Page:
There is hope for the future

Here’s the thing.  No one wants to hear another article about ‘Millennials are doing this’ or ‘Millennials are changing the way we blah blah blah.’  And If I can slander my own generation for a moment, being born in 1985 myself, we are mostly the worst generation of people ever.  As Louis CK said, “Everything is amazing and no one is happy.”  He’s right.  Life is incredible.  I have a device in my pocket that weighs just a few ounces and can access the entirety of human knowledge.  And what did my generation do with this great resource?  We sent pictures of our junk to people.  Well done, comrades.

But despite our shortcomings, us youngin’s do have tremendous influence on the world around us.  Especially when it comes to wine.  Like it or not, Millennials are changing the way wine is marketed, made, and consumed.  The reason for this is largely that we are the largest generation yet.  75 million strong.  Basically impossible to ignore, the wine industry has had to, at the very least, acknowledge our tastes and desires.

People can argue however they want about whether or not this generation is having a positive impact on the wine world, but the fact remains that there are lots of young people interested in wine and more and more of them are becoming of legal drinking age every day.  I started to wonder if, by extension, there are a lot of young winemakers entering the field as well.  Turns out there are.  So then I started looking around here in Monterey County.  And there was Miguel Lepe of Lepe Cellars, winning awards for his Chardonnay at the ripe old age of 28.

I caught up with Miguel and asked him a couple questions about wine and life and what he thought about being a young winemaker and how that influenced his wine making.  He said he thought it mainly had advantages.

“I’ve completed 7 harvests and worked for 6 wineries and experienced various winemaking techniques, reflecting New and Old World style wines. With those techniques being fresh in my mind, it gives me the excitement and eagerness to implement both towards my own wines. Being new to the game benefits me in a way that eliminates the ‘been there, done that’ mentality and I’m still at an age where I haven’t been sucked into the routine of life.”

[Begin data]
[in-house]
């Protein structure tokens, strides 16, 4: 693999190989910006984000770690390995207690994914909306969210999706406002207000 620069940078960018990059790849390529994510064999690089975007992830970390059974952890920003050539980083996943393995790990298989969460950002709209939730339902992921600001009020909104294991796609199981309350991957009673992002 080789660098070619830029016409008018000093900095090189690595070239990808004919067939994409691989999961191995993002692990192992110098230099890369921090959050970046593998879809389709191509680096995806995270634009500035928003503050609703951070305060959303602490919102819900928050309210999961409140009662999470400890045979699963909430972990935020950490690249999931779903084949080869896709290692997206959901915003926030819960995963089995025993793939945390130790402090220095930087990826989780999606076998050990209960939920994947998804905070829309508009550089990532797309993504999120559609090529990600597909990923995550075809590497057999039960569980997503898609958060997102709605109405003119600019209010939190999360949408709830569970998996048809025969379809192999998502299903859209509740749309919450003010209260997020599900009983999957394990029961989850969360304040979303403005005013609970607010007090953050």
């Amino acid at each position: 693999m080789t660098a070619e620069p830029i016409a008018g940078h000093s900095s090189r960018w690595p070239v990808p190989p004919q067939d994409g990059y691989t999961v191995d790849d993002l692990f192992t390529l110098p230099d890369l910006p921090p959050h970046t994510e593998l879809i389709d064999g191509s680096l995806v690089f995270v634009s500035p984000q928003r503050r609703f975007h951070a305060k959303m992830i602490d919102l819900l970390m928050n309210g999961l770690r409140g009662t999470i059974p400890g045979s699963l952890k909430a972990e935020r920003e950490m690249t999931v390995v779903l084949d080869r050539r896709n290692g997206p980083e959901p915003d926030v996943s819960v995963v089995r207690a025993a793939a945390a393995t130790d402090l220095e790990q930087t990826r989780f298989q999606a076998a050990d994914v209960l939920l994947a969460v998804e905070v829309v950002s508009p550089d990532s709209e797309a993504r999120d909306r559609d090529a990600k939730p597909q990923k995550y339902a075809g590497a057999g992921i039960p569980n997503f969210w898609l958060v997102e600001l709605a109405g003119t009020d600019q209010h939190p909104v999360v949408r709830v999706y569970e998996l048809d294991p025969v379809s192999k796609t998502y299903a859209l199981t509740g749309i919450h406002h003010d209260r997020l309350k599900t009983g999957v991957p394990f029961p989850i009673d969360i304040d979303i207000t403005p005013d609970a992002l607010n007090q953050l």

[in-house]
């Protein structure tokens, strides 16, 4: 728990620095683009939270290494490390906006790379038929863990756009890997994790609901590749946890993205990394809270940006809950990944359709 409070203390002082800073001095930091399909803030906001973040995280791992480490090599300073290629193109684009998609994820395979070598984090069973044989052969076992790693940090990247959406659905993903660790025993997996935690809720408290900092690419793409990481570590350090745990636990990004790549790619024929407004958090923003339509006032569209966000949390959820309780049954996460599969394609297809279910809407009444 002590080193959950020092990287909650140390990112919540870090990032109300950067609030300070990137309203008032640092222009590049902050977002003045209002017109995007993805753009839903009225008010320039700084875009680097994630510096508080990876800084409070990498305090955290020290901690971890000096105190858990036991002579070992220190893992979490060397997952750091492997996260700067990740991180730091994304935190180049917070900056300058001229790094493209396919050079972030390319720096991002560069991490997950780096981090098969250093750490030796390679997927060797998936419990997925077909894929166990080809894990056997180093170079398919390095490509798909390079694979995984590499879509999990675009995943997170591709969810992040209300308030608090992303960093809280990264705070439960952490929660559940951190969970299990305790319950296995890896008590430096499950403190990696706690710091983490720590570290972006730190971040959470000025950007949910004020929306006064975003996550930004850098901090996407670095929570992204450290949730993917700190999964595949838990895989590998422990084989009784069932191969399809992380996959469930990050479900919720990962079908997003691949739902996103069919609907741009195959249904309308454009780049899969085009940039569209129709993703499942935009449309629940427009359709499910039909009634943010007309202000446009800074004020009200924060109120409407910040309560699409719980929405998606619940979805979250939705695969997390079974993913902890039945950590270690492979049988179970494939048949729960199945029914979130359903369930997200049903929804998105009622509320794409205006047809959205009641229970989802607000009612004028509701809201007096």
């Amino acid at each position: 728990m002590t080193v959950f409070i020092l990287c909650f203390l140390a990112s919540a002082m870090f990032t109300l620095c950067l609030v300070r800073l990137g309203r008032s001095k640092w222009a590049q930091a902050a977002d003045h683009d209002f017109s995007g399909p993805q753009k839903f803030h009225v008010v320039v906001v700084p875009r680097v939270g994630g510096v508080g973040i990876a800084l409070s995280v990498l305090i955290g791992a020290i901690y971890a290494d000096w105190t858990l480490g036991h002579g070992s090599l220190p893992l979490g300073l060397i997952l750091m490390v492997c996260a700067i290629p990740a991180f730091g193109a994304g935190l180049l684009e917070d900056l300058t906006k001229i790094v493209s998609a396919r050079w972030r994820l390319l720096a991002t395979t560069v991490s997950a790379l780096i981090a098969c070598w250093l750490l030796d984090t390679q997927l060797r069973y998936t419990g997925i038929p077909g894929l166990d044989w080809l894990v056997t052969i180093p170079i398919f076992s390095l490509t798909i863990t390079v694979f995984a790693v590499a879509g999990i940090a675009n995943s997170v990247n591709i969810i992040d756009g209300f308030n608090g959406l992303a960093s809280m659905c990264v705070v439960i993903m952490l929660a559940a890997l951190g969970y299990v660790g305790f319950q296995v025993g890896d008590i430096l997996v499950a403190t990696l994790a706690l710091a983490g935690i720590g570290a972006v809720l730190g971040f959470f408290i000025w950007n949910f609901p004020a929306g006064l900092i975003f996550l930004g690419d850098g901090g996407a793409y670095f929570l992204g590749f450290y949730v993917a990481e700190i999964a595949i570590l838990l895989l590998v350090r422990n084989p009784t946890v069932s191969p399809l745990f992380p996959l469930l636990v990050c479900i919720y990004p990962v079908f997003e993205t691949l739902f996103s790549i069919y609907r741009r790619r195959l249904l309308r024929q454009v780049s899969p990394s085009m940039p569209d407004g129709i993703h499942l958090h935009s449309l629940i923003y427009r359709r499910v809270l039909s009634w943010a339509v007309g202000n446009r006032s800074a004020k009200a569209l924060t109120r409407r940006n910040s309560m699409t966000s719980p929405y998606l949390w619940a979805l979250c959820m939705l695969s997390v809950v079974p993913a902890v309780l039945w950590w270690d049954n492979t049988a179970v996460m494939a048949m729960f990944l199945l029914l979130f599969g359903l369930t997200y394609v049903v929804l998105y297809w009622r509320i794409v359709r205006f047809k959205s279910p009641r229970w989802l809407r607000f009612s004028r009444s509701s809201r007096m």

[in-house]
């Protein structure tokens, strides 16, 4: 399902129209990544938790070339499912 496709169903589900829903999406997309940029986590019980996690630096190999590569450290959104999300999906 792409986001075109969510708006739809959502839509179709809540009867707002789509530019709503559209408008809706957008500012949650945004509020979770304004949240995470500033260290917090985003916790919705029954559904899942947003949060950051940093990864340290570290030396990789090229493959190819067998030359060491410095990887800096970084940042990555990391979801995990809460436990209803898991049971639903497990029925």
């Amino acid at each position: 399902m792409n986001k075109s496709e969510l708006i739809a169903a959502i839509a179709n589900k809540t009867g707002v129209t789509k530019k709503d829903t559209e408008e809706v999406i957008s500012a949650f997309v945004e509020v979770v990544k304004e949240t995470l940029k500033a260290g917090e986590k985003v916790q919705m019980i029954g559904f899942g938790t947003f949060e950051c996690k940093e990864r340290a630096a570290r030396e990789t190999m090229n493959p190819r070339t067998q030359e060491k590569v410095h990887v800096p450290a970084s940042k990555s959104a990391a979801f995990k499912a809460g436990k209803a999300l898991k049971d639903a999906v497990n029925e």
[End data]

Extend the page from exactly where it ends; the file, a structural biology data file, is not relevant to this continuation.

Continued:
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And it’s true.  Globe-hopping can pack a ton of experience into a short time.  If you really hustle, you can hit 3 harvests a year by bouncing between northern and southern hemispheres.  I assumed that in his travels, Lepe had been a big wine taster as well.  He admitted that he had drank some really fantastic wines but, “With the incredible number of countries producing wines, I would say I’ve tasted very little in comparison”  he said.  I don’t think this is a bad thing.  We talked about how this is actually can be an advantage, not being locked into a taste profile that you are a fan of.  Lepe Cellars will be releasing his 2015 Riesling from the Arroyo Seco AVA soon and while this varietal comes with a lot of ideas from people about what it should taste like, it’s important for him not to get locked into any one profile.

“I seek to make wines that are approachable but still carry a complex character; that’s my way of utilizing the New and Old World techniques to try to bring the best of both worlds into your glass.  Also, it’s in my nature to experiment and try something new with each vintage. So I’m not necessarily creating the same wines year after year, but as long as my wines are consistently well made, then I will feel a sense of accomplishment.”

That’s exactly my point.  Millennials have an attitude that most 5 year olds have that we just forgot to grow out of.  “Who says?!?  You’re not the boss of me!!”  But when it comes to wine, ‘Who says?’ is proving to be a nice attitude.  Who says you can’t make wine that mixes Old World and New World?  Who says you can’t use malolactic fermentation on your stainless steel aged Chardonnay?  The SF Chronicle certainly didn’t seem to mind it when they awarded Lepe Cellars a Gold Medal for his unoaked 2014 Chardonnay.
Monterey County has great opportunity to change California wine more than it already has.  It’s a huge county with all kinds of different microclimates and it produces very high quality fruit.  Combine that with the fact that it is still an, for lack of a better term, ‘up-and-coming’ wine region,  the rules governing what you have to do with our local fruit and local wine market are almost non-existent.  The door is wide open for someone to bring a new brush to this canvas and Lepe Cellars is making itself a part of that conversation.

 

Look for Lepe Cellars on all the social media and order some wine on the website and if you are in Monterey County, you can find their wine in Star Market in Salinas and The Wharf Marketplace in Monterey.

2 thoughts on “There is hope for the future

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